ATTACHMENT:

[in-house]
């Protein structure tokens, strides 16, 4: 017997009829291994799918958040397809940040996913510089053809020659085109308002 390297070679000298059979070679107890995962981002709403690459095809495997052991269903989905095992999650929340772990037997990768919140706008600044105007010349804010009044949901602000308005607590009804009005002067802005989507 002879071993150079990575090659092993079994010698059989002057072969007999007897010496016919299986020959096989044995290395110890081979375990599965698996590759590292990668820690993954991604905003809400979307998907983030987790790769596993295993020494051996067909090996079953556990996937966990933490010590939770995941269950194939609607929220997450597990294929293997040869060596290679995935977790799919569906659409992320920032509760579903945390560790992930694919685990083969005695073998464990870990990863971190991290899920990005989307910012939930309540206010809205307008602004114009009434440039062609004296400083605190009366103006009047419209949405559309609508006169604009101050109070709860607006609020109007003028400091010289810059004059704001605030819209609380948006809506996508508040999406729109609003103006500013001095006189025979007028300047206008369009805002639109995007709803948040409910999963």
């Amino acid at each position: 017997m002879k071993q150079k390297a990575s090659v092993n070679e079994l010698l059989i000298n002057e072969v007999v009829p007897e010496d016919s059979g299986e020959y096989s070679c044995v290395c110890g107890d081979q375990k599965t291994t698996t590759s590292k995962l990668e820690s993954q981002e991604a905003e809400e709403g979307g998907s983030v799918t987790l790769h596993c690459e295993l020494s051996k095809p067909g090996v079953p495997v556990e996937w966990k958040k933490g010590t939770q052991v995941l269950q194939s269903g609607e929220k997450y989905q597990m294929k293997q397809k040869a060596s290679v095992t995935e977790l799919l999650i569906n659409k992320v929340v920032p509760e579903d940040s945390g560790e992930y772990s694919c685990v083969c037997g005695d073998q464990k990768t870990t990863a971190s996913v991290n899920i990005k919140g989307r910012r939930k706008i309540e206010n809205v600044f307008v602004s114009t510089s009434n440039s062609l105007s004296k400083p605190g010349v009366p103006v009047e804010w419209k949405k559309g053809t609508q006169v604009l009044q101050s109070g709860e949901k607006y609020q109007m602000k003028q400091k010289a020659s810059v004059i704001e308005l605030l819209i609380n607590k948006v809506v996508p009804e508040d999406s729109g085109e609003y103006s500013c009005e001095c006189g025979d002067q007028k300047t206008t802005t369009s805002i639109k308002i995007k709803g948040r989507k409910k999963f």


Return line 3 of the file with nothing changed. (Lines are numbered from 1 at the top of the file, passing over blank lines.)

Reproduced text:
């Amino acid at each position: 017997m002879k071993q150079k390297a990575s090659v092993n070679e079994l010698l059989i000298n002057e072969v007999v009829p007897e010496d016919s059979g299986e020959y096989s070679c044995v290395c110890g107890d081979q375990k599965t291994t698996t590759s590292k995962l990668e820690s993954q981002e991604a905003e809400e709403g979307g998907s983030v799918t987790l790769h596993c690459e295993l020494s051996k095809p067909g090996v079953p495997v556990e996937w966990k958040k933490g010590t939770q052991v995941l269950q194939s269903g609607e929220k997450y989905q597990m294929k293997q397809k040869a060596s290679v095992t995935e977790l799919l999650i569906n659409k992320v929340v920032p509760e579903d940040s945390g560790e992930y772990s694919c685990v083969c037997g005695d073998q464990k990768t870990t990863a971190s996913v991290n899920i990005k919140g989307r910012r939930k706008i309540e206010n809205v600044f307008v602004s114009t510089s009434n440039s062609l105007s004296k400083p605190g010349v009366p103006v009047e804010w419209k949405k559309g053809t609508q006169v604009l009044q101050s109070g709860e949901k607006y609020q109007m602000k003028q400091k010289a020659s810059v004059i704001e308005l605030l819209i609380n607590k948006v809506v996508p009804e508040d999406s729109g085109e609003y103006s500013c009005e001095c006189g025979d002067q007028k300047t206008t802005t369009s805002i639109k308002i995007k709803g948040r989507k409910k999963f």